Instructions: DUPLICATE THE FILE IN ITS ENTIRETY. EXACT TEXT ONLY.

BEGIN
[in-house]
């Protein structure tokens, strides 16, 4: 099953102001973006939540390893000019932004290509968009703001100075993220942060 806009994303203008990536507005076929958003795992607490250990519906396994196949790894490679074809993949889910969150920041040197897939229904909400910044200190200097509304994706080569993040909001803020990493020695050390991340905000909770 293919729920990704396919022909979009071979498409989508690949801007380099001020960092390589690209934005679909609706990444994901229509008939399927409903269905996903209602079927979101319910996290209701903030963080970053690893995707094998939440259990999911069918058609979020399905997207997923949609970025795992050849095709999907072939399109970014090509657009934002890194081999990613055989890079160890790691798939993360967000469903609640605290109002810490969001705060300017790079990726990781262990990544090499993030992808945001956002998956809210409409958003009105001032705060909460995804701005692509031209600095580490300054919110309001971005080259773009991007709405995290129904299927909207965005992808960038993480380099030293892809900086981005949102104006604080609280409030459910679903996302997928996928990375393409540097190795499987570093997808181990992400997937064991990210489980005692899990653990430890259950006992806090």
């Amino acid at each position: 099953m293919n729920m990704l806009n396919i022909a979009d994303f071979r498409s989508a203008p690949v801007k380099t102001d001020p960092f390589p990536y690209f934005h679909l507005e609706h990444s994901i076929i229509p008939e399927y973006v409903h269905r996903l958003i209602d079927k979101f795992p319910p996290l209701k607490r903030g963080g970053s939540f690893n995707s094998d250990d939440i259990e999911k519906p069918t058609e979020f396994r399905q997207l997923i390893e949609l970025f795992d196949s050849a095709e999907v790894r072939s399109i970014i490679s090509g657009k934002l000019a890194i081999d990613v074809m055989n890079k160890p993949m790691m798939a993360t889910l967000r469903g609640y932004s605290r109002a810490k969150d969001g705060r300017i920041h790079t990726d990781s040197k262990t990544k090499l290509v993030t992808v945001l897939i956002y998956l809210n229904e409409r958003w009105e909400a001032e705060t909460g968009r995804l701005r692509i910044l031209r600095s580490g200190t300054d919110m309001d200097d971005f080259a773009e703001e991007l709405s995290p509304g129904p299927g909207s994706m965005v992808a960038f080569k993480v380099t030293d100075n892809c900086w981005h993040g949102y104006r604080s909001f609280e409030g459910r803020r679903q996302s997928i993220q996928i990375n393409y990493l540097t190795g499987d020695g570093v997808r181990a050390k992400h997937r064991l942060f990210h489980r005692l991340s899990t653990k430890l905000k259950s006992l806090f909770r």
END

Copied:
[in-house]
């Protein structure tokens, strides 16, 4: 099953102001973006939540390893000019932004290509968009703001100075993220942060 806009994303203008990536507005076929958003795992607490250990519906396994196949790894490679074809993949889910969150920041040197897939229904909400910044200190200097509304994706080569993040909001803020990493020695050390991340905000909770 293919729920990704396919022909979009071979498409989508690949801007380099001020960092390589690209934005679909609706990444994901229509008939399927409903269905996903209602079927979101319910996290209701903030963080970053690893995707094998939440259990999911069918058609979020399905997207997923949609970025795992050849095709999907072939399109970014090509657009934002890194081999990613055989890079160890790691798939993360967000469903609640605290109002810490969001705060300017790079990726990781262990990544090499993030992808945001956002998956809210409409958003009105001032705060909460995804701005692509031209600095580490300054919110309001971005080259773009991007709405995290129904299927909207965005992808960038993480380099030293892809900086981005949102104006604080609280409030459910679903996302997928996928990375393409540097190795499987570093997808181990992400997937064991990210489980005692899990653990430890259950006992806090």
């Amino acid at each position: 099953m293919n729920m990704l806009n396919i022909a979009d994303f071979r498409s989508a203008p690949v801007k380099t102001d001020p960092f390589p990536y690209f934005h679909l507005e609706h990444s994901i076929i229509p008939e399927y973006v409903h269905r996903l958003i209602d079927k979101f795992p319910p996290l209701k607490r903030g963080g970053s939540f690893n995707s094998d250990d939440i259990e999911k519906p069918t058609e979020f396994r399905q997207l997923i390893e949609l970025f795992d196949s050849a095709e999907v790894r072939s399109i970014i490679s090509g657009k934002l000019a890194i081999d990613v074809m055989n890079k160890p993949m790691m798939a993360t889910l967000r469903g609640y932004s605290r109002a810490k969150d969001g705060r300017i920041h790079t990726d990781s040197k262990t990544k090499l290509v993030t992808v945001l897939i956002y998956l809210n229904e409409r958003w009105e909400a001032e705060t909460g968009r995804l701005r692509i910044l031209r600095s580490g200190t300054d919110m309001d200097d971005f080259a773009e703001e991007l709405s995290p509304g129904p299927g909207s994706m965005v992808a960038f080569k993480v380099t030293d100075n892809c900086w981005h993040g949102y104006r604080s909001f609280e409030g459910r803020r679903q996302s997928i993220q996928i990375n393409y990493l540097t190795g499987d020695g570093v997808r181990a050390k992400h997937r064991l942060f990210h489980r005692l991340s899990t653990k430890l905000k259950s006992l806090f909770r």